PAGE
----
Please note: Although bleeding looks scary and blood may sometimes show up in your baby’s bowel motions or vomit, it is not harmful to your baby. It is quite safe for her to keep breastfeeding.
Here are some suggestions to help whilst your nipples are healing:
- Offer a feed before your baby starts crying, when your baby is showing early feeding cues.
- Make yourself comfortable and relax as much as you can.
- Massage your breasts gently and apply warmth to help get your milk flowing.
- Express some milk to soften the areola to lubricate the nipple.
- Offer the less sore side first.
- Make sure baby is properly positioned at and attached to the breast. For help with this, please call our Breastfeeding Helpline.
- You don’t always have to detach the baby if breastfeeding is pinching, try pulling them in closer, lean back a little more and check they are positioned in a straight line.
- Try different feeding positions.
- You may need to take your baby off the sore breast for 12–24 hours to rest the nipple and allow healing to begin. In such a situation, you can express to maintain your supply, keep your breasts feeling comfortable and feed your baby your expressed breastmilk using a cup.
If you wish, restrict comfort sucking while nipples are tender. Gently break suction with clean finger inserted in the corner of baby’s mouth before removing baby from the breast.
- Check your nipples for signs of stress, such as red stripes or a squashed look.
- Express a few drops of milk and smear on the nipple.
- It is important you speak to your midwife, lactation consultant or medical adviser before applying anything else to your nipples to check if this is the right choice for you.
- If nipples are visibly damaged gently wash them once a day with a mild soap and warm water, for example in the shower, may help prevent infection.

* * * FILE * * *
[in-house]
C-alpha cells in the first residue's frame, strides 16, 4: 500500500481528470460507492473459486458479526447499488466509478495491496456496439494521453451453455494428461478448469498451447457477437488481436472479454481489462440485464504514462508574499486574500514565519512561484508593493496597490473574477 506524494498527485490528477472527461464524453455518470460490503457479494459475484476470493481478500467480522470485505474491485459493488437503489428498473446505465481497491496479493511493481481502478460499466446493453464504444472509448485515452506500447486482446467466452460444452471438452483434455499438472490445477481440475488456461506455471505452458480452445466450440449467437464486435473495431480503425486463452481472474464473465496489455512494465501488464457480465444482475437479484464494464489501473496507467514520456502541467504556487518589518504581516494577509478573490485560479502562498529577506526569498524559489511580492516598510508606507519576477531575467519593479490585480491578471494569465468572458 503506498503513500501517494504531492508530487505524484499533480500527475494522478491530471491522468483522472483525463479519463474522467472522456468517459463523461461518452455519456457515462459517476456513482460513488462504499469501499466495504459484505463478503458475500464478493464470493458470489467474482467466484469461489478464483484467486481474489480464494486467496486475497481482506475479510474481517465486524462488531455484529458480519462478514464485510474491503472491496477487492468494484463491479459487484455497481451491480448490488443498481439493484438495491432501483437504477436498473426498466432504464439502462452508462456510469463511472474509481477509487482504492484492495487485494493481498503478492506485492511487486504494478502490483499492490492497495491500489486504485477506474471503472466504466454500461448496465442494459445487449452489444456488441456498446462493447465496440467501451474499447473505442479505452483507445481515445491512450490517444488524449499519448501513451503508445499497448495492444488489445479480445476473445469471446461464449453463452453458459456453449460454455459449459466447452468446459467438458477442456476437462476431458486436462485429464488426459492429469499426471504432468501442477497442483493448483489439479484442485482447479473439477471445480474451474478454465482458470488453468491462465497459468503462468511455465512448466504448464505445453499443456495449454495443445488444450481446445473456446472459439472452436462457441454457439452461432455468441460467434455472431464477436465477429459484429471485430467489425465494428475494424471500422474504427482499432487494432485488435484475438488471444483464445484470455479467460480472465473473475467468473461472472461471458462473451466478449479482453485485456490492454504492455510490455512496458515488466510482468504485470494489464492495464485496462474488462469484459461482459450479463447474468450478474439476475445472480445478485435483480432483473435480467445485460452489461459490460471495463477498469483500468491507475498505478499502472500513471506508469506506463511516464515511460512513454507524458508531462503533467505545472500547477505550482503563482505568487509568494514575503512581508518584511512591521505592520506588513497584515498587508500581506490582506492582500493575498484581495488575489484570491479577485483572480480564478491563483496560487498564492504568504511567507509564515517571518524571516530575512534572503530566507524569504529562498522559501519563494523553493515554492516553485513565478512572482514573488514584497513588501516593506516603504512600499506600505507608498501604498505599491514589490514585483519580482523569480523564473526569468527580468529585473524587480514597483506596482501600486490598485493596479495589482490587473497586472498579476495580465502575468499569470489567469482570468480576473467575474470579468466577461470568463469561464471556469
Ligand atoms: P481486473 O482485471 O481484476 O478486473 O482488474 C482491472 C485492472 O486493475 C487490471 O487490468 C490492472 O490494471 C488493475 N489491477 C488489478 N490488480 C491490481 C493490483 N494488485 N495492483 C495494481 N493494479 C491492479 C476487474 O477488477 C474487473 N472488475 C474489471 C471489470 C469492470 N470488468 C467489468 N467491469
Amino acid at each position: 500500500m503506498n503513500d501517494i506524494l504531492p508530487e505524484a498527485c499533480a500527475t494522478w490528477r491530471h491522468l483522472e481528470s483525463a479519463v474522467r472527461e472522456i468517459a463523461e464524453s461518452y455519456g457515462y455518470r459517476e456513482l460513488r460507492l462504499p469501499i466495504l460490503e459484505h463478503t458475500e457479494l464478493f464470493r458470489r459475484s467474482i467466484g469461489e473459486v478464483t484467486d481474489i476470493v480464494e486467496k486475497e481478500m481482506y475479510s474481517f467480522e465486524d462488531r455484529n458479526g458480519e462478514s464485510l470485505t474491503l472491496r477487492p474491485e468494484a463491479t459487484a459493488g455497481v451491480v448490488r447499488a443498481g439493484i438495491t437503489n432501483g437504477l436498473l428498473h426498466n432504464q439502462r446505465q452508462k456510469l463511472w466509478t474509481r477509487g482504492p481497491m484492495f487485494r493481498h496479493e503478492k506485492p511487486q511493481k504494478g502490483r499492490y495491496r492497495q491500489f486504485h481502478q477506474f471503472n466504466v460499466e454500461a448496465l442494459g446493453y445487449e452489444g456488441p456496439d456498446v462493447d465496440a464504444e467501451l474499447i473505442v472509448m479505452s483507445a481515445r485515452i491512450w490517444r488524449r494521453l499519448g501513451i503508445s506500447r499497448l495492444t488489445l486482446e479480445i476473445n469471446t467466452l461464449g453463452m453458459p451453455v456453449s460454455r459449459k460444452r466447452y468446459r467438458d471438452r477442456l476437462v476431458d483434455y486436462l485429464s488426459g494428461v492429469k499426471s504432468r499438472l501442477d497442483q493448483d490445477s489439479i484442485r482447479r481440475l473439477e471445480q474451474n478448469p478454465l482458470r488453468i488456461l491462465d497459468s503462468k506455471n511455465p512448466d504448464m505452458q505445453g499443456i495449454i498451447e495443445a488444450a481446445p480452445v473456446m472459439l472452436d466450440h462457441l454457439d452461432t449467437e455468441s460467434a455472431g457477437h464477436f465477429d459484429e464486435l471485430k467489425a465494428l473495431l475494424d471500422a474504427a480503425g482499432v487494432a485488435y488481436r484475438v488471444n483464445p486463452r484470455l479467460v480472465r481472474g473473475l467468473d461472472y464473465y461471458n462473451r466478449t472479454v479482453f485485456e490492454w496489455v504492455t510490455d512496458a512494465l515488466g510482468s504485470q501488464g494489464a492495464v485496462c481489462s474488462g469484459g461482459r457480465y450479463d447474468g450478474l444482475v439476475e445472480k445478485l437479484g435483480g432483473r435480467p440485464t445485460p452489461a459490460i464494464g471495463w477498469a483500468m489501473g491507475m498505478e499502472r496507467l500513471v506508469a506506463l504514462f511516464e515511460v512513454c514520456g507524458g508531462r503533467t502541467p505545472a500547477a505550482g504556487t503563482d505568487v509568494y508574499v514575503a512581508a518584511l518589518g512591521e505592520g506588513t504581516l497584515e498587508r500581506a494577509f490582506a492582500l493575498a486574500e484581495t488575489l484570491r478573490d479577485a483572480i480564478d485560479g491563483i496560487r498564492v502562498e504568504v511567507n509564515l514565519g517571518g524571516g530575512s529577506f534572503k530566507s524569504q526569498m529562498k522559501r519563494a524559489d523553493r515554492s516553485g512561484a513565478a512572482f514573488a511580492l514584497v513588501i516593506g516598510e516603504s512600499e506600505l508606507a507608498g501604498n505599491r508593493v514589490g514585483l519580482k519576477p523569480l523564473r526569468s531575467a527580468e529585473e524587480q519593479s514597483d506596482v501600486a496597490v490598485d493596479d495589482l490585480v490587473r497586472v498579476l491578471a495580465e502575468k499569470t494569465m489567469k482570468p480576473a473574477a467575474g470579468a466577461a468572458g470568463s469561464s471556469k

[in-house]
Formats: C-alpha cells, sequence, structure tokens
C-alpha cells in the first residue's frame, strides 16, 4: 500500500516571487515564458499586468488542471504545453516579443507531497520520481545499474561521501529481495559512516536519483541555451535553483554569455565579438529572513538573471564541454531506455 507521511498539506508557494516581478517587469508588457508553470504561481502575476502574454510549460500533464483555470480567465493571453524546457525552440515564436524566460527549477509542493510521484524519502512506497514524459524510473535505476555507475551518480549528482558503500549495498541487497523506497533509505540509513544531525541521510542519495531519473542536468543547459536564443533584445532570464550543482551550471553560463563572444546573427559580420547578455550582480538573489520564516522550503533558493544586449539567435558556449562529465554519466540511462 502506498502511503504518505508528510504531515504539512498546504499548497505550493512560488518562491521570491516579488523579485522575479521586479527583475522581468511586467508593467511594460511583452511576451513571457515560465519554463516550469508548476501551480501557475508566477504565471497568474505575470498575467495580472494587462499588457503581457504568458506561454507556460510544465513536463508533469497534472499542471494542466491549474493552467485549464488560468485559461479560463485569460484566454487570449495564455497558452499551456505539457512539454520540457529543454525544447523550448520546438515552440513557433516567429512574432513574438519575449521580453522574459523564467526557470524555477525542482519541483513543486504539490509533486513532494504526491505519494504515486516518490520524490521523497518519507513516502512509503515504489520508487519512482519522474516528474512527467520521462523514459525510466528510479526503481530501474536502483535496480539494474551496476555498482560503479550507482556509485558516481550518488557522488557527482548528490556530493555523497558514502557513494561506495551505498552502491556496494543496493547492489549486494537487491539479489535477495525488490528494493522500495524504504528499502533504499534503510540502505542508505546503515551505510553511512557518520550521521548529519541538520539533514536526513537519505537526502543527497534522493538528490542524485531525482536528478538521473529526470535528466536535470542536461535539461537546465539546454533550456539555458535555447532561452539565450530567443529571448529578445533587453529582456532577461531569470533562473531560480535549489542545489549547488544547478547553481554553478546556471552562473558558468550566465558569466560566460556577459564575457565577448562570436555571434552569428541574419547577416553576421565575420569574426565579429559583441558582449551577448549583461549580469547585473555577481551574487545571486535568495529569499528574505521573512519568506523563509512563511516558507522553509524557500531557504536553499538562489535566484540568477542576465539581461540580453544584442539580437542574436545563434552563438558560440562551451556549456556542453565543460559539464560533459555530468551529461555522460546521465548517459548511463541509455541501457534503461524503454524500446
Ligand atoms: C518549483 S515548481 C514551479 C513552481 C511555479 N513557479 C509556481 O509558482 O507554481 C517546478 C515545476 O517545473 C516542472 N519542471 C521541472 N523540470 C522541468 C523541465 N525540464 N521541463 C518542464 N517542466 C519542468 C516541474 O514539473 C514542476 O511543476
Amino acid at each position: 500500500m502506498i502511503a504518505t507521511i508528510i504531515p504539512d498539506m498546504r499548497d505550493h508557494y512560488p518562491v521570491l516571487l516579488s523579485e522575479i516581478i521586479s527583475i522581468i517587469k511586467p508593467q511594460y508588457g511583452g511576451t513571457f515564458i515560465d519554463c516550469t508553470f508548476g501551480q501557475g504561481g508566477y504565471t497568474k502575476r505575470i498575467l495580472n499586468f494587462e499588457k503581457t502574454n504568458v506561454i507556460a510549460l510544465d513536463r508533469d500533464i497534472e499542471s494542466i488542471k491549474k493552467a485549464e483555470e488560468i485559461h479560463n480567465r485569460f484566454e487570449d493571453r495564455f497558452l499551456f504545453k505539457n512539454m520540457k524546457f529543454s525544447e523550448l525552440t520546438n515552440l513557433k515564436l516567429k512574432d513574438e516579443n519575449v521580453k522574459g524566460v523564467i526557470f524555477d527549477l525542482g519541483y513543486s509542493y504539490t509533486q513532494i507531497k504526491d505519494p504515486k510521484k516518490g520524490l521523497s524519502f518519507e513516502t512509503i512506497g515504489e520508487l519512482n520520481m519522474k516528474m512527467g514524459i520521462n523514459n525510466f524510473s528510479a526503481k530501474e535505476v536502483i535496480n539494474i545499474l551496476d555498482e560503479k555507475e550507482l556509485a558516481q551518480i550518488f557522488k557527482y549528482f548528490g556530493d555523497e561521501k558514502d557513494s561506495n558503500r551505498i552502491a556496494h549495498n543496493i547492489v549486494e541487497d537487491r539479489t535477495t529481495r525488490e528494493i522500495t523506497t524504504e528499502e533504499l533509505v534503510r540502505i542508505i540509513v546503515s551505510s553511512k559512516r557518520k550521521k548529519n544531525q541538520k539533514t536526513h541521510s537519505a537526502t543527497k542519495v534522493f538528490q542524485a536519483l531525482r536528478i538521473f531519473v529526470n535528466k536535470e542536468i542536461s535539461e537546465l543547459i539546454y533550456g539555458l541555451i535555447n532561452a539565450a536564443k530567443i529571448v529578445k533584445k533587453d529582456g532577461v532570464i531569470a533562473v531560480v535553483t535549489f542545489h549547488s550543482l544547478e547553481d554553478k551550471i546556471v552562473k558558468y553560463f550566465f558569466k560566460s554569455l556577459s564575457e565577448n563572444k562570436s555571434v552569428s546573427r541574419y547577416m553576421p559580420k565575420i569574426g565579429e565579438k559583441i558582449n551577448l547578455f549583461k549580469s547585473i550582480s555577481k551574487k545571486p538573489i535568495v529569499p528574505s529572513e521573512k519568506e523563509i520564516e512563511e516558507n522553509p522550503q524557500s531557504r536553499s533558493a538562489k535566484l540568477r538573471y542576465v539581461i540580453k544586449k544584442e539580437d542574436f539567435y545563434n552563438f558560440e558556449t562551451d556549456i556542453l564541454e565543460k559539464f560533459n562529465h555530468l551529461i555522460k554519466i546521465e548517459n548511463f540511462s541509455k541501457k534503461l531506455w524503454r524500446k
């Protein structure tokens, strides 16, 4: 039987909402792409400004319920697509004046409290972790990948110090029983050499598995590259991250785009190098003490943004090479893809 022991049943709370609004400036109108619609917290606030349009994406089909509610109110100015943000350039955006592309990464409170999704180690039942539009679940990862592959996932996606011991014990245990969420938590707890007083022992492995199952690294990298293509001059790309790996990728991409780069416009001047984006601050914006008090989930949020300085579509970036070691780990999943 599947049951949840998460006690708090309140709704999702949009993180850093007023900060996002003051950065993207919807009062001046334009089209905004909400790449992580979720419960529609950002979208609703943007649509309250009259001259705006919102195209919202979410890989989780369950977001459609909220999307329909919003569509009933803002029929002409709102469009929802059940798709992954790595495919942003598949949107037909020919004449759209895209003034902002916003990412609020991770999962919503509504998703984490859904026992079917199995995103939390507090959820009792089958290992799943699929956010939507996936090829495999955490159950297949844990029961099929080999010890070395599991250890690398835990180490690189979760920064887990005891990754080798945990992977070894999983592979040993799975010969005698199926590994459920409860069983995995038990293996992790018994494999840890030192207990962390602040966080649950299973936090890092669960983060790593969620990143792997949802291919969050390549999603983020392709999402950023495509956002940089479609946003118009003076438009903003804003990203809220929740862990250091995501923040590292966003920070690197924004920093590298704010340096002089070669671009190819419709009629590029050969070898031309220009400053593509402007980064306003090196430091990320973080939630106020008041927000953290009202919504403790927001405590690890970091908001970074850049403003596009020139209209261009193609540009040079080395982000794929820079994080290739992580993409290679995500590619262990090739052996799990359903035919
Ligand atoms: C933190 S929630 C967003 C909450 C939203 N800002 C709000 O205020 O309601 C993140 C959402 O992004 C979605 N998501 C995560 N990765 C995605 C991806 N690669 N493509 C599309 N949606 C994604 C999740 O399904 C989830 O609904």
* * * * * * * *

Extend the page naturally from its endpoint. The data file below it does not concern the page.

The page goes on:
- Using anything on your nipples that is drying or may damage your nipple skin (eg alcohol based products, rough towels).
- Wearing poorly-fitted bras and plastic-backed nursing pads.
- Using breast pumps that have strong suction and hurt your nipples. You may find that hand expressing is more comfortable and just as efficient once you master the technique.
- Using a nipple shield. Seek face-to-face expert help before using a shield.
See your medical adviser if you need pain relief or you suspect a medical cause. Contact an Australian Breastfeeding Association counsellor, your child health nurse, midwife or lactation consultant for further help. Please see your medical adviser if healing is slow.
- Huml S 1999. Sore nipples. A new look at an old problem through the eyes of a dermatologist. The Practising Midwife 2(2): 28-31.
- Winter GD 1962. Formation of the scab and the rate of epithelization of superficial wounds in the skin of the young domestic pig. Nature 193:293-294.
- Cable B, Stewart M, Davis J 1997. Nipple Wound Care: A New Approach to an Old Problem. Journal of Human Lactation 13(4): 313–318.
- Brodribb W (ed) 2019, Breastfeeding Management in Australia. 5th ed. Australian Breastfeeding Association, Victoria
- Walker M 2013. Are there any cures for sore nipples? Clinical Lactation 4(3), http://dx.doi.org/10.1891/2158-07220.127.116.11
The information on this website does not replace the advice of your health care provider.
Breastfeeding: breast and nipple care
Breastfeeding: Breast and Nipple Care tells you what to expect as your breasts change during pregnancy and briefly covers how breastfeeding works.
© Australian Breastfeeding Association April 2020